Second, the main point of the Thorne study is that bankruptcy is most often the result of a series of interconnected financial problems that cascade into ruin. In other words, it is less likely that a household’s ruin will result from a single risk on this list than to multiple risks. These losses might occur simultaneously and be unrelated, but it is more likely that one will cause another, which may cause even more. Most survey respondents reported more than one cause for their bankruptcy. A few cited all five common reasons.
|Source: Thorne, Generations of Struggle.|
I’ll add Overspending risk to my list. Overspending risk is different than Excess withdrawal risk, which refers to withdrawing from a savings portfolio faster than the portfolio can recover with market gains. A household can overspend its way into crisis without even owning an investment portfolio. It is also different than High Debt Service risk or Credit Card Interest risk in that overspending is a risk whether or not it is financed spending.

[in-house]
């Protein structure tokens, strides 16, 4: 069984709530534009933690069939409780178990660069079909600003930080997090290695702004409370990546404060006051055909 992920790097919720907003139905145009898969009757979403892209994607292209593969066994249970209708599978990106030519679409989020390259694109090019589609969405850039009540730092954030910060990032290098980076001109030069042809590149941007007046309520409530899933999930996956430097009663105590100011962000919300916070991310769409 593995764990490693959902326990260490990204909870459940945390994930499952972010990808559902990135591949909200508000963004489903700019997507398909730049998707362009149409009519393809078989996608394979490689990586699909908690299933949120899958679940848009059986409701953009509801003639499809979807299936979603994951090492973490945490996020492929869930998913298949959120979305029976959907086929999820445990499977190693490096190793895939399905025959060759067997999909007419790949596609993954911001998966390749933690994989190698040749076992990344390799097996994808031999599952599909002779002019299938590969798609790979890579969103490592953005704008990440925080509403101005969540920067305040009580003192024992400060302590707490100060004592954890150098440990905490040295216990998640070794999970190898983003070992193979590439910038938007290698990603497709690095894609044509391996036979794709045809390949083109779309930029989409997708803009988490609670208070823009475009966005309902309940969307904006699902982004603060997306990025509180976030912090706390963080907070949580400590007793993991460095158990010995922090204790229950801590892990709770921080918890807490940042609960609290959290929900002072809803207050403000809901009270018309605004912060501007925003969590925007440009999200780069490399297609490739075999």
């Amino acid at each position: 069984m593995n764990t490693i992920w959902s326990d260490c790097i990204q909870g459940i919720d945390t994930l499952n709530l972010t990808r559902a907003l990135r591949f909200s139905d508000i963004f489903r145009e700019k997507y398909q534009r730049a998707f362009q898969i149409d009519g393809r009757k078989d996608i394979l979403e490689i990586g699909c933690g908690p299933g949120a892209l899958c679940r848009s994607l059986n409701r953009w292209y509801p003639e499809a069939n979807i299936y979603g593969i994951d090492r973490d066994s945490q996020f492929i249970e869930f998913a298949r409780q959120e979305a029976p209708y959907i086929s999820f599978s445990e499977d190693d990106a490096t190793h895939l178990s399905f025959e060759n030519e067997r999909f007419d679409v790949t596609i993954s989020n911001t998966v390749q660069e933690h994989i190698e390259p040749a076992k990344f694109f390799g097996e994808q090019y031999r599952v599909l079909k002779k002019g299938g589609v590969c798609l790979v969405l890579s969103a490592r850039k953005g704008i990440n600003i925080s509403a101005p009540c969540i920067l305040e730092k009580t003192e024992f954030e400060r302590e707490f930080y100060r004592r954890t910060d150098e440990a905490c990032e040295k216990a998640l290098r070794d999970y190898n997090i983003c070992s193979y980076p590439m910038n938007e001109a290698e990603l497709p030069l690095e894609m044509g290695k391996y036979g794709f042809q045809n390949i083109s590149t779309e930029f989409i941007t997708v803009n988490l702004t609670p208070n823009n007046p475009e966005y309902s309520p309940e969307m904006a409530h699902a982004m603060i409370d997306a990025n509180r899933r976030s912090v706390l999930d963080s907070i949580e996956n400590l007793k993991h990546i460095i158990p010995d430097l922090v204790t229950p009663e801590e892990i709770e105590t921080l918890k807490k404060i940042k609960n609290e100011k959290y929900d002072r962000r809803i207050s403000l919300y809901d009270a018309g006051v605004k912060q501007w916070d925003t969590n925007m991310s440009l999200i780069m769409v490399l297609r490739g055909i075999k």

I’ll also add Interconnect-ed loss risk to my list to call attention to the possibility that individual risks are not necessarily independent of one another.
From a planning perspective, this means that we can’t simply consider the possibility that the household will succumb to each risk on the list, but we must consider the possibility of simultaneous losses or even multiple, simultaneous losses that begin with a single loss.
The simultaneous collapse of the housing market and the stock market in 2007-2009 provides a recent example. For some households, foreclosure and market losses might also have led to unemployment and income loss for workers in these fields. The struggling household, in turn, might have increased credit card debt as the last remaining financial option creating a row of dominoes that tumbled into ruin.
Every retirement plan should consider all of the applicable risks on this list and their potential correlations.